Creating a brand with a conscience: the Save on Meats Meal Token Program
I don’t know about you, but after I have had an amazing food experience, before I have even wiped the grease of my fingers, I get this uncontrollable urge to post a picture of it on my Facebook wall, tweet it, call my mom… you know what I’m talking about. Well, Save on Meats has now added to the ways you can share their food experiences with their meal token program. You can purchase a cute branded token, about the size of a toonie and give to one of the increasing number of panhandlers living in the Dowtown Eastside. It’s a genius idea really… for $2.25 it gives a delicious warm meal to someone in need that they can redeem at their convenience. It allows for the tangible human interaction of giving in a way that also mitigates the hesitancy some people have about giving money to people living in a neighborhood that is pretty much synonymous with drugs and addiction in the Vancouver dialect.
What this program boils down to for Save on Meats is the creation of a sustainable year round program that benefits the community, a healthy buzz around town that has landed them in The Province, on Global TV, and ultimately, more sales. They are even setting up a website where the tokens can be ordered online (Hello stocking stuffers!). This isn’t the first time the enterprise has gotten attention for their socially responsible business model. Save on Meats got Vancouver food groupies talking this summer when Mark Brand (of Boneta, Sea Monstr Sushi, and The Diamond) resurrected the once destitute space on the Downtown Eastside into a successful butchery selling ethical meats on the cheap. What had previously been an ironic landmark of the Downtown Eastside featuring a neon pink sign of their trademark jovial pig (under which there were usually a few homeless people sleeping and a boarded up space) was turned into a busy shop, diner, and sandwich counter. Since they reopened, they have been providing 450 meals daily to low income single occupancy residents in the area, creating partnerships with local organizations and hiring barrier employees from the community. Oh – and don’t worry, the pig stayed, it just looks like they gave him a bath.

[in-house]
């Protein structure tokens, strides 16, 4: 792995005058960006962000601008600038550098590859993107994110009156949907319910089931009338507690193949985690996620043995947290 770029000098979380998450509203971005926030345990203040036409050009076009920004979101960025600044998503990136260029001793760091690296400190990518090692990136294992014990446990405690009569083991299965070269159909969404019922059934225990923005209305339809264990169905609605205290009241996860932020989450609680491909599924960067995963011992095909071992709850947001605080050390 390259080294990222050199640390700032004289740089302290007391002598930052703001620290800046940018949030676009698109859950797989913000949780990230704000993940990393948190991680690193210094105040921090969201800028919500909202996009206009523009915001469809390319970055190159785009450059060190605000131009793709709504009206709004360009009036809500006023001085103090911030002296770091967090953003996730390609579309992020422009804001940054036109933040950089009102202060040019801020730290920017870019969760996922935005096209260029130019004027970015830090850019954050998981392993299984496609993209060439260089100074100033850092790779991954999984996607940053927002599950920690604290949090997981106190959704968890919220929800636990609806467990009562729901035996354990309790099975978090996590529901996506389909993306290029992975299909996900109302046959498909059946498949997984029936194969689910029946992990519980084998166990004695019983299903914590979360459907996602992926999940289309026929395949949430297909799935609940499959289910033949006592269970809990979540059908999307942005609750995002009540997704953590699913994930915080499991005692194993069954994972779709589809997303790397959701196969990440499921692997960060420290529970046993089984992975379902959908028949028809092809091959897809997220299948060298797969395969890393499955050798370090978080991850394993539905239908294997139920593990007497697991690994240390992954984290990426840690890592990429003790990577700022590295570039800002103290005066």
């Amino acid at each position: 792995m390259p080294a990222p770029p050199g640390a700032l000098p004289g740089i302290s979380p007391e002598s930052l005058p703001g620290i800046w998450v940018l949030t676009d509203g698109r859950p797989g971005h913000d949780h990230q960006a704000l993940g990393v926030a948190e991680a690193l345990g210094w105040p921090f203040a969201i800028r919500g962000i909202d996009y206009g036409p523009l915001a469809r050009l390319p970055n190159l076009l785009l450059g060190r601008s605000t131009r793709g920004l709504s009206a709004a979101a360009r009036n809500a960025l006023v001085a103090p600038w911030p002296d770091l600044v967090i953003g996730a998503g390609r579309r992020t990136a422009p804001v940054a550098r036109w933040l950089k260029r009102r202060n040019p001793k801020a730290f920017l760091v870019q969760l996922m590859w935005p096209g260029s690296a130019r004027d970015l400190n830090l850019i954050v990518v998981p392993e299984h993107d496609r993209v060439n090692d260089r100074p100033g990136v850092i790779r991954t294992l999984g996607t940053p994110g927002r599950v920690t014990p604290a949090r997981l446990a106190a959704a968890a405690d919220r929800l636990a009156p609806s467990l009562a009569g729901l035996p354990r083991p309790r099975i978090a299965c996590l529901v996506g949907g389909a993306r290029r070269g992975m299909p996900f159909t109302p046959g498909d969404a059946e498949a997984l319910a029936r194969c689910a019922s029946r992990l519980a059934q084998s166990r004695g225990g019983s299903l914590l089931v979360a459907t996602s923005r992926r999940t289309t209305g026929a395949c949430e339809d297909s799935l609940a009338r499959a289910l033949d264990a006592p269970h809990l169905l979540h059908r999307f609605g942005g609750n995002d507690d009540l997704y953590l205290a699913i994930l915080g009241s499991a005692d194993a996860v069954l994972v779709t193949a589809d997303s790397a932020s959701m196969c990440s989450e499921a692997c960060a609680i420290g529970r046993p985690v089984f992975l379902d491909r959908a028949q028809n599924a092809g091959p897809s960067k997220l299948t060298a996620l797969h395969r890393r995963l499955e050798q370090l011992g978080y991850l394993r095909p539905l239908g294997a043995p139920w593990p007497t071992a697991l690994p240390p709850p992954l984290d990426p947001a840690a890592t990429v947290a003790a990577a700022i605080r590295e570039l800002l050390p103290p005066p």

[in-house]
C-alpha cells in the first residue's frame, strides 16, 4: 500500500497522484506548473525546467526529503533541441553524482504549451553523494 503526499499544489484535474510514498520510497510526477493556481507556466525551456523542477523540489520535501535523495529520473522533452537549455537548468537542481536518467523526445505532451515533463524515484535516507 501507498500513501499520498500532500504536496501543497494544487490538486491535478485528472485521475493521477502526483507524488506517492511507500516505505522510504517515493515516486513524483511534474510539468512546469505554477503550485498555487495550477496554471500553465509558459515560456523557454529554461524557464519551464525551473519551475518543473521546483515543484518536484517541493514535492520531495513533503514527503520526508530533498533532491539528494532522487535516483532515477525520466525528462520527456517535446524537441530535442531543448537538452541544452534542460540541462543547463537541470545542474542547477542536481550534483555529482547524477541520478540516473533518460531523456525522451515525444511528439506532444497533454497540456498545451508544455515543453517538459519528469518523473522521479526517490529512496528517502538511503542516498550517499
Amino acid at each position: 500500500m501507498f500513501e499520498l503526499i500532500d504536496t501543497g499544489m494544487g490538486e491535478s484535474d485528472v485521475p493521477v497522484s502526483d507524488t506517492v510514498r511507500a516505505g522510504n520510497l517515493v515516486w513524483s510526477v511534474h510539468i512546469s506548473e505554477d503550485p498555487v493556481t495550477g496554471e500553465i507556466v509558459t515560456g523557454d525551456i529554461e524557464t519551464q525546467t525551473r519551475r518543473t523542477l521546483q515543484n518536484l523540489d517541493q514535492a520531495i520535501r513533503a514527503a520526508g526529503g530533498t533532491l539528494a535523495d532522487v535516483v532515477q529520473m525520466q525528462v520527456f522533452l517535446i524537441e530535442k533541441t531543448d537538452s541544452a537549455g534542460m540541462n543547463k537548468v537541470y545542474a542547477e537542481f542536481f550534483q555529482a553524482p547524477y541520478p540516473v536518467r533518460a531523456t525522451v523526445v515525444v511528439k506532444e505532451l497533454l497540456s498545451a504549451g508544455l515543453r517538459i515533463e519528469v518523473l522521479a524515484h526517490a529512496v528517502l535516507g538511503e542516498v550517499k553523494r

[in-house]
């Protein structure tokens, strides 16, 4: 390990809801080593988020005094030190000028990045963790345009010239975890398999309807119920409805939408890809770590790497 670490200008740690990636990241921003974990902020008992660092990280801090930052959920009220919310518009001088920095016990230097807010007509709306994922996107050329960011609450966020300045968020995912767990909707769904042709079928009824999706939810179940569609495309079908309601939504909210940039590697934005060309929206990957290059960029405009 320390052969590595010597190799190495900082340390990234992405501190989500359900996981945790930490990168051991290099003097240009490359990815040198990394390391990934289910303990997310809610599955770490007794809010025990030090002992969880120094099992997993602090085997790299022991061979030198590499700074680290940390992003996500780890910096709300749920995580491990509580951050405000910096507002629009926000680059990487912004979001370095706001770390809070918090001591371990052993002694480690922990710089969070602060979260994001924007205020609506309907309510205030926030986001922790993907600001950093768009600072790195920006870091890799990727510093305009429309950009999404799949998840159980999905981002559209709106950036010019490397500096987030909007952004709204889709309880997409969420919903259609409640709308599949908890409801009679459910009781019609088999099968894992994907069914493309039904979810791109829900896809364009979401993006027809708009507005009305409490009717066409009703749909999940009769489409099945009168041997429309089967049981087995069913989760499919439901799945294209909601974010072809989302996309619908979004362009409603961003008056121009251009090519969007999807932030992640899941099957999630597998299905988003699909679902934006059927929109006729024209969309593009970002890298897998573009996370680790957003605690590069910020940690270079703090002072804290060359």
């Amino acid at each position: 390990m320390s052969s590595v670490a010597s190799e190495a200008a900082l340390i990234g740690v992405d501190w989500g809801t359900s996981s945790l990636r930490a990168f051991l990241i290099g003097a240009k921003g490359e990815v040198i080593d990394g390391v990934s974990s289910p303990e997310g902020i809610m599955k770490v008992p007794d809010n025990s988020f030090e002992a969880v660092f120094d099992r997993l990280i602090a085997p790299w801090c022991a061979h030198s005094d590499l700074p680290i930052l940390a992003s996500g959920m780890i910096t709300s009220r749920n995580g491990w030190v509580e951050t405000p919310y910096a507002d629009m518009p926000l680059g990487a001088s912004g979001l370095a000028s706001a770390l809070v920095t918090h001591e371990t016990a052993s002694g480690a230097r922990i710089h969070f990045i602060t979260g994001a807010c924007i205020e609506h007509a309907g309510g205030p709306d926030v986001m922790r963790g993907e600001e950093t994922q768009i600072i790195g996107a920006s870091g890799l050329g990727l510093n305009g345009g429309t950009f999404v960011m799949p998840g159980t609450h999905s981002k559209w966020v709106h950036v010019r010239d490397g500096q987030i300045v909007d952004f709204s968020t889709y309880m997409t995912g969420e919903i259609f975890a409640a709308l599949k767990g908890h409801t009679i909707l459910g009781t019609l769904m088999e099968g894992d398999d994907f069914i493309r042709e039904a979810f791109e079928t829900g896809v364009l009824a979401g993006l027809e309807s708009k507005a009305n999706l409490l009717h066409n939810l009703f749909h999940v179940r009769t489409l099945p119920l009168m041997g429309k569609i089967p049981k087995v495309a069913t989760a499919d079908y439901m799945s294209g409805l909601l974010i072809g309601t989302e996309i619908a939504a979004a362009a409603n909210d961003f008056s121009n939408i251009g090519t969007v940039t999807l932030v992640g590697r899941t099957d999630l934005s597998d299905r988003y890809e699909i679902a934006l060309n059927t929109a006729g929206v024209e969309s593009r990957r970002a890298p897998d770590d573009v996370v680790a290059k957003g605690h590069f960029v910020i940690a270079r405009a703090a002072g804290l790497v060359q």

“This token program has been a long time coming. It isn’t just about being able to provide someone with a nourishing meal, but also the engagement into your community and the power of real human interaction,” says Mark Brand, owner of Save on Meats. “This is our city and we want to make it better every day with unconventional solutions.”
This is an example of a company that goes beyond just business operations as usual; it is part of their mandate to actively become part of the community where they operate in a way that makes it better and their brand has become known and respected for it. Just goes to show how thinking outside the (lunch)box to create a business model that serves the needs of the community can also serve your bottom line.